St. Paul took a hit to the tune of $60 million during the last NHL lockout -- not to mention the buzz downtown on game days.
With the Minnesota Wild's season frozen by a lockout, downtown St. Paul is bracing for less heat on the streets and less cash coming in.
For the 40-plus home games a season, some 18,000 fans electrify the corridors radiating from Xcel Energy Center. Pregame warmups make parking scarce near establishments from the St. Paul Grill on Rice Park to Alary's Bar on East Seventh Street and the Bulldog in Lowertown.
The National Hockey League lockout that began on Saturday, however, threatens to keep Wild fans home, depopulate restaurants and cost the city revenue and swagger.
Matt Kramer, president of the St. Paul Area Chamber of Commerce, said the streets start to buzz about 4 p.m. on game days as fans begin to arrive in their red-and-green regalia. "The feel of the town changes when we don't have hockey," he said. "The NHL brings a cachet."
The players' union and the league are at odds over core issues in their collective bargaining agreement, including an immediate pay cut for players. Training camp was to open next week, with games beginning Oct. 11. The schedule is in jeopardy with further negotiations not scheduled until Wednesday.
In 2004-05, the NHL shuttered the entire season. No one knows the duration of this stoppage, but City Hall is wary. According to the city, revenue from a half-cent citywide sales tax was down in the lost season. The following year, sales-tax revenue went up by $300,000, to $8.7 million. City leaders estimated the economic hit to St. Paul that season at $60 million.
"The Wild are a major economic engine for the city," Mayor Chris Coleman's spokesman, Joe Campbell, said. "Another lost season would be a huge blow to businesses and across the city. The mayor obviously remains concerned and is watching intently as these negotiations continue and really urges the players and the owners to reach a solution as quickly as possible."
Xcel Energy Center employs 500-plus ushers, security personnel, concierges, concession workers and others who won't be paid. Businesses that don't directly benefit from hockey, such as clothiers and antique stores, will miss having thousands of extra people in the area during games.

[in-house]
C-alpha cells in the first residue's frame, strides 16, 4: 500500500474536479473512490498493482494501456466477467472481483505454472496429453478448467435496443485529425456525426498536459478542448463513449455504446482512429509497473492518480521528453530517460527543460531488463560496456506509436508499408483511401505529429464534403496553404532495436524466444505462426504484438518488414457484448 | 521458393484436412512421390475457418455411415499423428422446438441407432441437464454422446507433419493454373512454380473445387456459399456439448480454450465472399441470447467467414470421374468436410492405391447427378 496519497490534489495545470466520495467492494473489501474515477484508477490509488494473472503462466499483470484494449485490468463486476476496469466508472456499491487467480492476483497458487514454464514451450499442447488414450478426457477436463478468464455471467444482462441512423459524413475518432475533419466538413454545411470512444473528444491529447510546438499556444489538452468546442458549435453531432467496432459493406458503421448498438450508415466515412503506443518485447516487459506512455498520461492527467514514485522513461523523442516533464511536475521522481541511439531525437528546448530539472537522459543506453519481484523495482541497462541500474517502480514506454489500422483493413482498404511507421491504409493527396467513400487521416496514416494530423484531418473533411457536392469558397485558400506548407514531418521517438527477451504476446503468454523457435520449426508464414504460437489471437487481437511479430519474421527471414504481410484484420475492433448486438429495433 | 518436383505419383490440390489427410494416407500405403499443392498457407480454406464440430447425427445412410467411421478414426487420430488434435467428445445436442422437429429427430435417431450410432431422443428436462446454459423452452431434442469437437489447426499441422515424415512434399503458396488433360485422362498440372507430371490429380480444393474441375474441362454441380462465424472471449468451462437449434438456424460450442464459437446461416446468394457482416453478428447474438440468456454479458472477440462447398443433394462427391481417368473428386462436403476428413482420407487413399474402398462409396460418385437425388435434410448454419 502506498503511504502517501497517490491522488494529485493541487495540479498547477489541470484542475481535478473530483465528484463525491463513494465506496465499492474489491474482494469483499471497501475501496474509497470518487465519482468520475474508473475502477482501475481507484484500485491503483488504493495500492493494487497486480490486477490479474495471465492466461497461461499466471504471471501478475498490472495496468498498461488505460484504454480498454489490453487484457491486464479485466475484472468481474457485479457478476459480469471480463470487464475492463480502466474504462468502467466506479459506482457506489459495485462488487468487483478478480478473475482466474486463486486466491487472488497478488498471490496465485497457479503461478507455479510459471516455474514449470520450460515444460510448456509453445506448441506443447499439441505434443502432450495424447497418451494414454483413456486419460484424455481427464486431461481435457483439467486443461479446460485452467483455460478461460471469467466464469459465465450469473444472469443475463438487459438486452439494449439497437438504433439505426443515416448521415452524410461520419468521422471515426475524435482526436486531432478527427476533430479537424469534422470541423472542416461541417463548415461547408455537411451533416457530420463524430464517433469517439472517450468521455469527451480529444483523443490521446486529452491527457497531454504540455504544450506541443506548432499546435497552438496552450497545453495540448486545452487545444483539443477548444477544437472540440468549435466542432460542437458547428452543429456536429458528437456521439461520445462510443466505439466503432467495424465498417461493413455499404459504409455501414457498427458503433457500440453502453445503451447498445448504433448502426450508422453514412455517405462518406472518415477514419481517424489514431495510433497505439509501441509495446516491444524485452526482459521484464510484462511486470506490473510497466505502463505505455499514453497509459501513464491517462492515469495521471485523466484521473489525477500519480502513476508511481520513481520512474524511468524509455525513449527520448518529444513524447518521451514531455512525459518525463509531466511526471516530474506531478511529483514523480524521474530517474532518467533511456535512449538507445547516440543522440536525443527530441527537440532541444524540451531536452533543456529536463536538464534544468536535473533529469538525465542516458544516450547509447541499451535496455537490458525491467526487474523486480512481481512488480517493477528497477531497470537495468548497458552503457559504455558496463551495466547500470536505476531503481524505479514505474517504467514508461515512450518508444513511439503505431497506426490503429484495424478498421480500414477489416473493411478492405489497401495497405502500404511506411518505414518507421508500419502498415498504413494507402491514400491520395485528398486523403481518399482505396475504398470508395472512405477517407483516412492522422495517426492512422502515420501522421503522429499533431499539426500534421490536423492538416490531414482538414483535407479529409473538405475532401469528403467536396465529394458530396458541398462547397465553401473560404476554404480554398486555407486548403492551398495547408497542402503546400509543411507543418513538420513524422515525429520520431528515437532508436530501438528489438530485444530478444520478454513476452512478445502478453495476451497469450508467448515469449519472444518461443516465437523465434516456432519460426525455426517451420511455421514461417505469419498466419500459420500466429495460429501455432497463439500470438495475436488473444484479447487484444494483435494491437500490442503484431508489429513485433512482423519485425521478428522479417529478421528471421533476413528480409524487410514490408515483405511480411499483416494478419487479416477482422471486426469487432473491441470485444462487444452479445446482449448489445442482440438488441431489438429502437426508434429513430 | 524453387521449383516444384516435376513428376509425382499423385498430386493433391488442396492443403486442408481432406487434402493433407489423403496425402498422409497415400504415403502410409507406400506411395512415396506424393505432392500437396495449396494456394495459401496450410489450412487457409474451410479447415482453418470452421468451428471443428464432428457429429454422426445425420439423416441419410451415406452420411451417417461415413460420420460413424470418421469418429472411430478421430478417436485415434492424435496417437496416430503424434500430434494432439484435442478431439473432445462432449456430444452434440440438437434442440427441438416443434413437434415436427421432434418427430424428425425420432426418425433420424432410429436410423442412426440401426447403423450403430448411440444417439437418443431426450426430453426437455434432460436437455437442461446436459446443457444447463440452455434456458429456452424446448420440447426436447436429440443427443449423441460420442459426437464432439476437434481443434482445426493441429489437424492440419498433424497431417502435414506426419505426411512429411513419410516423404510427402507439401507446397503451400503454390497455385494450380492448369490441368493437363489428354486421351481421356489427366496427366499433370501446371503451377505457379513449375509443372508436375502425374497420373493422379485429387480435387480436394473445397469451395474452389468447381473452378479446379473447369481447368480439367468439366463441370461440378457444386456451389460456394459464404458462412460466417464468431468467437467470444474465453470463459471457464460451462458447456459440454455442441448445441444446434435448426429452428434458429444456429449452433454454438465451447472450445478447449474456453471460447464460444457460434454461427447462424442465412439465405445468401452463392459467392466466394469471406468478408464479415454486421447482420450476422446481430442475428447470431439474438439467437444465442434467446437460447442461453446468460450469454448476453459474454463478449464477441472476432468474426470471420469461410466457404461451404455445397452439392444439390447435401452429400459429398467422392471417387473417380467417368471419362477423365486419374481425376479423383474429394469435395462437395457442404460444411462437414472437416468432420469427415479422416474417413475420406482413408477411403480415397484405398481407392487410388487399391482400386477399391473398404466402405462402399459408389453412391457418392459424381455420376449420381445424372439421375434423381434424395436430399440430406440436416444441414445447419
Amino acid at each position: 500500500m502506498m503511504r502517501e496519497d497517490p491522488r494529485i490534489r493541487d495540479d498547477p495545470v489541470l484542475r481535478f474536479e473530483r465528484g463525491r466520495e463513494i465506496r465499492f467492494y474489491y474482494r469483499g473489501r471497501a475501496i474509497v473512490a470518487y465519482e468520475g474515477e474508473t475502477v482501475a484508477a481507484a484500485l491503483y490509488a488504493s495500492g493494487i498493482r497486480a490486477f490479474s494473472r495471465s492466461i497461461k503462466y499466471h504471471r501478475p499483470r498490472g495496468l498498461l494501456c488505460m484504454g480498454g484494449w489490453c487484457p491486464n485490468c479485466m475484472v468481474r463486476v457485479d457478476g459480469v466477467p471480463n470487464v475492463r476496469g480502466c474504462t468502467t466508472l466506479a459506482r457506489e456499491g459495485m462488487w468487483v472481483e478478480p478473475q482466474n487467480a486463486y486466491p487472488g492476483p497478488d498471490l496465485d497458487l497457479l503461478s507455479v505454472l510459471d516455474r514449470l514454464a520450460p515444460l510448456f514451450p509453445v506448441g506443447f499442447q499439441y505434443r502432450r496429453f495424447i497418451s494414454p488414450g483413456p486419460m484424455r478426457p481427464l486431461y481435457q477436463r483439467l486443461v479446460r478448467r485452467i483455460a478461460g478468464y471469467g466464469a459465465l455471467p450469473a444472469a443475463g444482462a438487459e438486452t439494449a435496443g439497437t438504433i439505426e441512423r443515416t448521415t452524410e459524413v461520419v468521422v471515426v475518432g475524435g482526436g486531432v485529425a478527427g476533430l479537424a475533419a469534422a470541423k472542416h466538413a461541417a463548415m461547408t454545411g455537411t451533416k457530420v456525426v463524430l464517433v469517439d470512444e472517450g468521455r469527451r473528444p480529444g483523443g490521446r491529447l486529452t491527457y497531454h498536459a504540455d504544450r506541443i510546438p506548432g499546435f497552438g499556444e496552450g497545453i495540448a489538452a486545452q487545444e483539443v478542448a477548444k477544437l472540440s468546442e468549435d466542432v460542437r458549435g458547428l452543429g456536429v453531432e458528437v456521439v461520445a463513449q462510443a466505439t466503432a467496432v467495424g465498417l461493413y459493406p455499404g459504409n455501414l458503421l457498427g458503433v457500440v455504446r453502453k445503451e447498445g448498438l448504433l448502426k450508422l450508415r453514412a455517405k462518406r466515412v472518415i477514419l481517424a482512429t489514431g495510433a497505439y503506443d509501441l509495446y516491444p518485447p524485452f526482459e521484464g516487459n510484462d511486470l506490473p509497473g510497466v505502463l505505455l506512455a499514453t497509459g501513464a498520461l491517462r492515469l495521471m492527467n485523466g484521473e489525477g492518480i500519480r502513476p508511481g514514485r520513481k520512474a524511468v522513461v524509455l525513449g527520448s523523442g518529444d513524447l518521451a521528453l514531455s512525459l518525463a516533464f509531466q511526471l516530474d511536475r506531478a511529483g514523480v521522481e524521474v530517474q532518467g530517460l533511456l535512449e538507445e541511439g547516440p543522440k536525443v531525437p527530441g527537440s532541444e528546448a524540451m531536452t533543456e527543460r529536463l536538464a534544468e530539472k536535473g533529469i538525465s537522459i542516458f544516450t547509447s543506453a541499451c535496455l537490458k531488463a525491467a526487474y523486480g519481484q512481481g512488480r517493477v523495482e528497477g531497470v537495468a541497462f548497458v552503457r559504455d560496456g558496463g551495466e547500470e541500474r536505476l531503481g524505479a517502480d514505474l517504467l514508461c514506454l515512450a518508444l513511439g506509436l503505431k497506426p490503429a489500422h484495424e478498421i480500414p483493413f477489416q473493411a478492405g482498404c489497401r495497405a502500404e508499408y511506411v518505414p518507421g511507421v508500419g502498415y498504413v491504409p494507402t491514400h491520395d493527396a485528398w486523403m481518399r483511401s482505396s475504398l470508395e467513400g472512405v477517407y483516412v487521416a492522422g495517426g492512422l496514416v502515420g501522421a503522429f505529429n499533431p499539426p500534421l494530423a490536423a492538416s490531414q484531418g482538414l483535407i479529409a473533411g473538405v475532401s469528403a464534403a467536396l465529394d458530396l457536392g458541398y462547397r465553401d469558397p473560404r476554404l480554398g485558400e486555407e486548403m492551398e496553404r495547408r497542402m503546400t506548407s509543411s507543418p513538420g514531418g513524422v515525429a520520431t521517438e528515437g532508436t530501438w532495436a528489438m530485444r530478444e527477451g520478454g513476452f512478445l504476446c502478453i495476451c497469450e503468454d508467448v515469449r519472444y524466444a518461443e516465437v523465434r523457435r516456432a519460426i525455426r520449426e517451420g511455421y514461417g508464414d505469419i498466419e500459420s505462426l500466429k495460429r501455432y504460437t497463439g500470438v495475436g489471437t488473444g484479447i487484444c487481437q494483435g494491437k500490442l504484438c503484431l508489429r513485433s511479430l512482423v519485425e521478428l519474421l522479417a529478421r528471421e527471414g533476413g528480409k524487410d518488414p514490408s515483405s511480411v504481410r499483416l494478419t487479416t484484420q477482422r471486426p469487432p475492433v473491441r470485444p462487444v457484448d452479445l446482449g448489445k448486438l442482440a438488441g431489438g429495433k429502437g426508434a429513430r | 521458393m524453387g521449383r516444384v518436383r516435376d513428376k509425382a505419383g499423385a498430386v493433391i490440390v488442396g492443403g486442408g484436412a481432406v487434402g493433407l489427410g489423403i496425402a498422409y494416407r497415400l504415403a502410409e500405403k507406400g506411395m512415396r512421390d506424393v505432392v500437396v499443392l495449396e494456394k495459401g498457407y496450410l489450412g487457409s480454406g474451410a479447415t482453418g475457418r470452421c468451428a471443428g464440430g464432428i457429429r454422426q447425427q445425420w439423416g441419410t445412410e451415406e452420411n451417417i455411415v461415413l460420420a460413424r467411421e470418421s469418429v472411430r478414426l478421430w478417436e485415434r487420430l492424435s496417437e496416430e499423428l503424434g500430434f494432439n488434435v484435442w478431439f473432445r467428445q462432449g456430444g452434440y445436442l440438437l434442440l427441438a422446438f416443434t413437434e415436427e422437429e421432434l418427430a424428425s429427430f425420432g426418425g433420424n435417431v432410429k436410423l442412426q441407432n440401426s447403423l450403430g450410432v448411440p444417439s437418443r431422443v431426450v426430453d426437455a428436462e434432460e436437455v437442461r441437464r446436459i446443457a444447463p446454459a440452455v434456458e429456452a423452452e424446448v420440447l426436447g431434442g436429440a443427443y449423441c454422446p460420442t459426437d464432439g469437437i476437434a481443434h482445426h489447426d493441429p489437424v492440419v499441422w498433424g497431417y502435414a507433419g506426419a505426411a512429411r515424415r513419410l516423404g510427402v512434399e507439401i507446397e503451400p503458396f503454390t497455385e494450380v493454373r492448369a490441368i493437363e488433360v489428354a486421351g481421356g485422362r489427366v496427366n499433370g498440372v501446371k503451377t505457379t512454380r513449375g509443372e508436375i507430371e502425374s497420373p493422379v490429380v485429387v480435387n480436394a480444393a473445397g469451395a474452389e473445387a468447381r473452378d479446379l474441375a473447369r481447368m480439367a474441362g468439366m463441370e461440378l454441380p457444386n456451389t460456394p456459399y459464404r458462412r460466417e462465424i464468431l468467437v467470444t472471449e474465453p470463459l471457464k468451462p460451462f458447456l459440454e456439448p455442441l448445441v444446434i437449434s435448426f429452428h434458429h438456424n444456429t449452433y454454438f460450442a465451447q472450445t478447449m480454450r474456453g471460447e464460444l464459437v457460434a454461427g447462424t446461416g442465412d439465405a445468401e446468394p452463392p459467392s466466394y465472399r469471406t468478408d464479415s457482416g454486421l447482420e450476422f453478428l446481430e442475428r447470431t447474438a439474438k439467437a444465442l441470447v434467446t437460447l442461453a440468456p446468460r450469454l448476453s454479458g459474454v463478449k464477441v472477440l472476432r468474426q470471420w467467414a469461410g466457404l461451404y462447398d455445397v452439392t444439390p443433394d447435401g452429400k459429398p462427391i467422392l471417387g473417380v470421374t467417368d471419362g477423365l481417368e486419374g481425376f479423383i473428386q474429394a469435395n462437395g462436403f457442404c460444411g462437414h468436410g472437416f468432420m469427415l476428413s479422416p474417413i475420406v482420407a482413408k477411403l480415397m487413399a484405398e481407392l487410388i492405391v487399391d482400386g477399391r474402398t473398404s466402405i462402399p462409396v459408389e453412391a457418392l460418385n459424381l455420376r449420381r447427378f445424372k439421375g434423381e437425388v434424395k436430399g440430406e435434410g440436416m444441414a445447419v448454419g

Under a lockout, the Wild can't market players or ask them to appear at promotional events. Fox Sports North won't air "Becoming Wild," the weekly team documentary.
A sampling of business owners projected varying amounts of pain but a consensus in favor of a quick resolution.
Fred Yarusso, owner of Yarusso Bros. on Payne Avenue, drives the restaurant's shuttle to the Xcel on game nights. Anywhere from 10 to 40 fans come on game nights, loading onto the van after twirling spaghetti noodles off of plates with the house's robust red sauce and meatballs.
"It's not going to help out St. Paul any," he said of the stoppage. The Wild "helps the whole town. Downtown buzzes. It helps our city."
Founded in 1933, Yarusso's won't get nicked badly from the Wild. "That wouldn't be a good business model to rely on one other business," Yarusso said.
Pat Boemer owns Patrick McGovern's Pub on West Seventh, which is a five-minute stroll to the Xcel. Known for succulent roast turkey, Boemer said his restaurant goes through 20 birds a day regardless of whether the Wild plays. "I was here 20 years prior to the Xcel even opening," he said. "With that being said, I'd love to have them play."
Boemer said the food at his restaurant is a regional draw -- especially with the addition of an outdoor patio in 2005. About 12 percent of his business comes from Wild game nights. "When they play, our business is phenomenal," he said. "If they don't play, our business is phenomenal too."
'My bills are still the same'
But just across West Seventh at Tom Reid's Hockey City Pub, namesake owner Reid said his revenue is "greatly diminished" when the team isn't playing. He draws a heavy pre- and post-game crowd, staffing roughly 30 extra employees on game nights. Wild fans bring in 35 to 60 percent of his business, Reid said. On game days, he put the number at 85 percent.
"Hopefully, we can get this corrected as quickly as possible. My bills are still the same," Reid said. "We limp along through the summer months waiting for the new season. Now we don't know how long we have to continue to limp."
The bills will still come in for others as well -- including the Wild and the city, which owes $32 million on the 1998 state loan to help build the Xcel.
The Wild makes $8 million in lease payments to the city annually. Those payments cover both the loan payment to the state and 90 percent of the annual debt service on bonds the city issued to build the arena, city Finance Director Todd Hurley said.
"There is no provision in the loan that accounts for a work stoppage, so all payments must be made regardless of whether the Wild plays," Hurley said.
When the team doesn't play, Wild chief financial officer Jeff Pellegrom said, "It creates quite a burden for us. ... It's always better for us when they're on the ice."
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